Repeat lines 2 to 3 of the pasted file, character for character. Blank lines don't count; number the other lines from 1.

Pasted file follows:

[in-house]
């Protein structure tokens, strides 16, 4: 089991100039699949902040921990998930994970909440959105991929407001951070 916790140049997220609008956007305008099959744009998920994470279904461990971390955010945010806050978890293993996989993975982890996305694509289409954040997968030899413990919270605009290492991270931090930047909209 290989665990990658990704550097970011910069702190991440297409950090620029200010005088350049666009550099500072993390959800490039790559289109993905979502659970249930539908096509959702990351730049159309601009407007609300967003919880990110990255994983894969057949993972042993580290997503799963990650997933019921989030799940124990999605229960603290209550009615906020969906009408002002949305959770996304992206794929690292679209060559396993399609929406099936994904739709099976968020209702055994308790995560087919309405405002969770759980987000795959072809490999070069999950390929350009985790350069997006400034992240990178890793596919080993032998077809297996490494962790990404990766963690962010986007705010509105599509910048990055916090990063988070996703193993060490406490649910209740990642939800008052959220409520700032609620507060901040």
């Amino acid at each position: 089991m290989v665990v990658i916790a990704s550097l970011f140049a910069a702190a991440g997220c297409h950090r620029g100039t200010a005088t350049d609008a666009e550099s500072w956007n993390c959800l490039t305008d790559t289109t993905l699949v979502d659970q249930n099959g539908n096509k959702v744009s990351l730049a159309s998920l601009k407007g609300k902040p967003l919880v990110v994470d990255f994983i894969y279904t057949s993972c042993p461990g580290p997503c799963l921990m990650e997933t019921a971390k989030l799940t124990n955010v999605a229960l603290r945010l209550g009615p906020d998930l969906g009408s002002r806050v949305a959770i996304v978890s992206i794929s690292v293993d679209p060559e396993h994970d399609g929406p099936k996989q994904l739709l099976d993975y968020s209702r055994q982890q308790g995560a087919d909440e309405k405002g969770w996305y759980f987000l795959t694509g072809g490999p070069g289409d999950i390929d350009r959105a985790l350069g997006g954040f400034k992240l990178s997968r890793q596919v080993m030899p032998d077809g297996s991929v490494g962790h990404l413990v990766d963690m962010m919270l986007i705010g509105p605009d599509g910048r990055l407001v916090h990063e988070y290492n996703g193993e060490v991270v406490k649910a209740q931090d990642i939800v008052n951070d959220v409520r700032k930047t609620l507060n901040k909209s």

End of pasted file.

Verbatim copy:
């Protein structure tokens, strides 16, 4: 089991100039699949902040921990998930994970909440959105991929407001951070 916790140049997220609008956007305008099959744009998920994470279904461990971390955010945010806050978890293993996989993975982890996305694509289409954040997968030899413990919270605009290492991270931090930047909209 290989665990990658990704550097970011910069702190991440297409950090620029200010005088350049666009550099500072993390959800490039790559289109993905979502659970249930539908096509959702990351730049159309601009407007609300967003919880990110990255994983894969057949993972042993580290997503799963990650997933019921989030799940124990999605229960603290209550009615906020969906009408002002949305959770996304992206794929690292679209060559396993399609929406099936994904739709099976968020209702055994308790995560087919309405405002969770759980987000795959072809490999070069999950390929350009985790350069997006400034992240990178890793596919080993032998077809297996490494962790990404990766963690962010986007705010509105599509910048990055916090990063988070996703193993060490406490649910209740990642939800008052959220409520700032609620507060901040």
């Amino acid at each position: 089991m290989v665990v990658i916790a990704s550097l970011f140049a910069a702190a991440g997220c297409h950090r620029g100039t200010a005088t350049d609008a666009e550099s500072w956007n993390c959800l490039t305008d790559t289109t993905l699949v979502d659970q249930n099959g539908n096509k959702v744009s990351l730049a159309s998920l601009k407007g609300k902040p967003l919880v990110v994470d990255f994983i894969y279904t057949s993972c042993p461990g580290p997503c799963l921990m990650e997933t019921a971390k989030l799940t124990n955010v999605a229960l603290r945010l209550g009615p906020d998930l969906g009408s002002r806050v949305a959770i996304v978890s992206i794929s690292v293993d679209p060559e396993h994970d399609g929406p099936k996989q994904l739709l099976d993975y968020s209702r055994q982890q308790g995560a087919d909440e309405k405002g969770w996305y759980f987000l795959t694509g072809g490999p070069g289409d999950i390929d350009r959105a985790l350069g997006g954040f400034k992240l990178s997968r890793q596919v080993m030899p032998d077809g297996s991929v490494g962790h990404l413990v990766d963690m962010m919270l986007i705010g509105p605009d599509g910048r990055l407001v916090h990063e988070y290492n996703g193993e060490v991270v406490k649910a209740q931090d990642i939800v008052n951070d959220v409520r700032k930047t609620l507060n901040k909209s």